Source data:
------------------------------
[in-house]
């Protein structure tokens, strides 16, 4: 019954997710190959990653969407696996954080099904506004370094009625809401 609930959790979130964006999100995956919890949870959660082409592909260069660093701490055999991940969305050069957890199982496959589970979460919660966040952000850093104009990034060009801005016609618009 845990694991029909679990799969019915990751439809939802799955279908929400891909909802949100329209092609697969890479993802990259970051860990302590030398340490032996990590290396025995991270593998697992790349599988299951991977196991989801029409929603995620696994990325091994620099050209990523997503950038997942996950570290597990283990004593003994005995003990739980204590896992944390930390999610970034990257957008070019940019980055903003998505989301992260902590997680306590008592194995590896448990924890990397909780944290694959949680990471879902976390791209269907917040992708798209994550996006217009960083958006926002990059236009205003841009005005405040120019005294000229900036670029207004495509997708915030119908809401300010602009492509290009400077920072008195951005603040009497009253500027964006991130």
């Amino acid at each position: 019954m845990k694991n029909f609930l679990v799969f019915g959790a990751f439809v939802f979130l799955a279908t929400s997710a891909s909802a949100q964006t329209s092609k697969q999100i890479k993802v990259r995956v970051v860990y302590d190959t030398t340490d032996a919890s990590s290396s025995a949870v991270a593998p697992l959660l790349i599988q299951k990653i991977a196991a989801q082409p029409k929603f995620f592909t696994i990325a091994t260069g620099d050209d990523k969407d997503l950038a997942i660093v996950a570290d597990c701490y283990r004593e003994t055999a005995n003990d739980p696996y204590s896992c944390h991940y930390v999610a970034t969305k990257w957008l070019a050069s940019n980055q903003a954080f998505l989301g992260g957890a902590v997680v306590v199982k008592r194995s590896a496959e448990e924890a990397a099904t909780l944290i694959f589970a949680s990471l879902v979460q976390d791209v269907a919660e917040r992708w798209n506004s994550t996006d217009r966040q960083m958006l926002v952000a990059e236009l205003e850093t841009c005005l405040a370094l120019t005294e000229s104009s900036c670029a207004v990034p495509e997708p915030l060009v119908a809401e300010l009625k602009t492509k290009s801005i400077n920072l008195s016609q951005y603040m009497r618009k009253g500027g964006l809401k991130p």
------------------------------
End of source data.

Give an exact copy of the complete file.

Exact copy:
[in-house]
């Protein structure tokens, strides 16, 4: 019954997710190959990653969407696996954080099904506004370094009625809401 609930959790979130964006999100995956919890949870959660082409592909260069660093701490055999991940969305050069957890199982496959589970979460919660966040952000850093104009990034060009801005016609618009 845990694991029909679990799969019915990751439809939802799955279908929400891909909802949100329209092609697969890479993802990259970051860990302590030398340490032996990590290396025995991270593998697992790349599988299951991977196991989801029409929603995620696994990325091994620099050209990523997503950038997942996950570290597990283990004593003994005995003990739980204590896992944390930390999610970034990257957008070019940019980055903003998505989301992260902590997680306590008592194995590896448990924890990397909780944290694959949680990471879902976390791209269907917040992708798209994550996006217009960083958006926002990059236009205003841009005005405040120019005294000229900036670029207004495509997708915030119908809401300010602009492509290009400077920072008195951005603040009497009253500027964006991130």
């Amino acid at each position: 019954m845990k694991n029909f609930l679990v799969f019915g959790a990751f439809v939802f979130l799955a279908t929400s997710a891909s909802a949100q964006t329209s092609k697969q999100i890479k993802v990259r995956v970051v860990y302590d190959t030398t340490d032996a919890s990590s290396s025995a949870v991270a593998p697992l959660l790349i599988q299951k990653i991977a196991a989801q082409p029409k929603f995620f592909t696994i990325a091994t260069g620099d050209d990523k969407d997503l950038a997942i660093v996950a570290d597990c701490y283990r004593e003994t055999a005995n003990d739980p696996y204590s896992c944390h991940y930390v999610a970034t969305k990257w957008l070019a050069s940019n980055q903003a954080f998505l989301g992260g957890a902590v997680v306590v199982k008592r194995s590896a496959e448990e924890a990397a099904t909780l944290i694959f589970a949680s990471l879902v979460q976390d791209v269907a919660e917040r992708w798209n506004s994550t996006d217009r966040q960083m958006l926002v952000a990059e236009l205003e850093t841009c005005l405040a370094l120019t005294e000229s104009s900036c670029a207004v990034p495509e997708p915030l060009v119908a809401e300010l009625k602009t492509k290009s801005i400077n920072l008195s016609q951005y603040m009497r618009k009253g500027g964006l809401k991130p």